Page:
where *I*_{c} is the zero-field, zero-temperature junction critical current. This behavior is shown in Fig. 2a as the driving magnetic field is swept “forward” from zero. A diffraction lobe corresponds to a specific number of solitons present along the junction^{23}^{,31}. When the external magnetic field penetrates the junction edges it induces Josephson vortices along the weak-link, according to the nonlinearity of equation (1). These vortices, i.e., solitons, are induced by persistent supercurrent loops carrying a quantum of magnetic flux, Φ_{0}^{21}^{,22}. The critical current, and the resulting patterns as the driving field is swept, are the physical quantities on which we focus since they can be measured with conventional techniques. In all forthcoming calculations we use parameters typical of Nb/AlOx/Nb tunnel junctions as the ideal materials combination to implement solitonic Josephson-based meminductive structures.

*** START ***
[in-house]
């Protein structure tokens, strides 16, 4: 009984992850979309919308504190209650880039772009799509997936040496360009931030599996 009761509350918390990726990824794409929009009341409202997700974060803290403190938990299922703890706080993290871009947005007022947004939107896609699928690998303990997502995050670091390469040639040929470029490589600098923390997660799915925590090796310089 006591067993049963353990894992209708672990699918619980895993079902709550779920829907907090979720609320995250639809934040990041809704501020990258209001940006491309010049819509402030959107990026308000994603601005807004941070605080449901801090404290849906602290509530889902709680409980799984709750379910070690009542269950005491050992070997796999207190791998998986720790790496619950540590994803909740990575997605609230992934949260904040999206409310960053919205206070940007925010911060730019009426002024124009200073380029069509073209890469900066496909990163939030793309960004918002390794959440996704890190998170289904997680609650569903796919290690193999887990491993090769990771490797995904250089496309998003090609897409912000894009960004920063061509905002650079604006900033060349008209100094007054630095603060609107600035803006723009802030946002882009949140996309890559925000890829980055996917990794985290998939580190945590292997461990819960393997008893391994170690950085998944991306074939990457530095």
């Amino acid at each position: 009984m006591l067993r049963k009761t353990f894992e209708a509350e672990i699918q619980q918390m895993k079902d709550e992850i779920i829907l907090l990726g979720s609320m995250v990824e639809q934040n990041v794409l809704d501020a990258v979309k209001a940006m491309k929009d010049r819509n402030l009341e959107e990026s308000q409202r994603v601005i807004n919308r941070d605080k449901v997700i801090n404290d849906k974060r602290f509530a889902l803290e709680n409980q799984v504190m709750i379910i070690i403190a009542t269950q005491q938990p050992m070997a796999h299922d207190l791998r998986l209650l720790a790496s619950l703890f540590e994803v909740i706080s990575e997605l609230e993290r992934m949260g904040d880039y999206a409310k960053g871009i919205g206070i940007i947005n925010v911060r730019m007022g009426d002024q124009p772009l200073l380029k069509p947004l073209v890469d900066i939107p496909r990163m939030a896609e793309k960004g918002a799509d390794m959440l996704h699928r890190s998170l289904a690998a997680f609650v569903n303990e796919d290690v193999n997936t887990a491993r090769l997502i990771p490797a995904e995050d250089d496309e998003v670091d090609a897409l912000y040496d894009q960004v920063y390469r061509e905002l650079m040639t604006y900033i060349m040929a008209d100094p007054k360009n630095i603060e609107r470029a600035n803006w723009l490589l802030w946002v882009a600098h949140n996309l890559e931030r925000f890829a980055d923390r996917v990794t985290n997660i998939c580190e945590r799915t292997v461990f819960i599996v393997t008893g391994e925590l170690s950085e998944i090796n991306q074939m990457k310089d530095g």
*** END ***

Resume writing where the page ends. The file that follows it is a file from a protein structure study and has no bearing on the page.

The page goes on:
Figure 2b shows the diffraction pattern of the critical current when the magnetic field direction is reversed. The resulting “backward” diffraction pattern markedly differs from the forward pattern shown in Fig. 2a. For a given magnetic field *H*, the current state in which the system is found depends on the field history. This is a remarkable feature of the dissipative solitonic dynamics described by equation (1). Different current states correspond to different numbers of solitons arranged along the junction, and the transition from a diffraction lobe to another corresponds to the injection, or the ejection, of solitons^{31}. As in any dissipative dynamics, the state of the system is not only determined by the value of the drive but it also depends on the path followed by the system. This induces the forward-backward asymmetry, and the hysteretic diffraction patterns shown in Fig. 2a,b. In the forward pattern, the first lobe corresponds to the Meissner state, i.e., zero solitons in the junction, whereas by exceeding a threshold value the second lobe begins and solitons in the form of magnetic fluxons penetrate into the junction. This value of the critical field characterizes the diffraction patterns of the Josephson critical current in both overlap and inline LJJs^{26}^{,32}^{,33}. For *H*>0, the backward dynamics is strictly described by *N*-solitons solutions, with *N*≥1. The amount of solitons exited depends on both the field intensity and the length of the junction.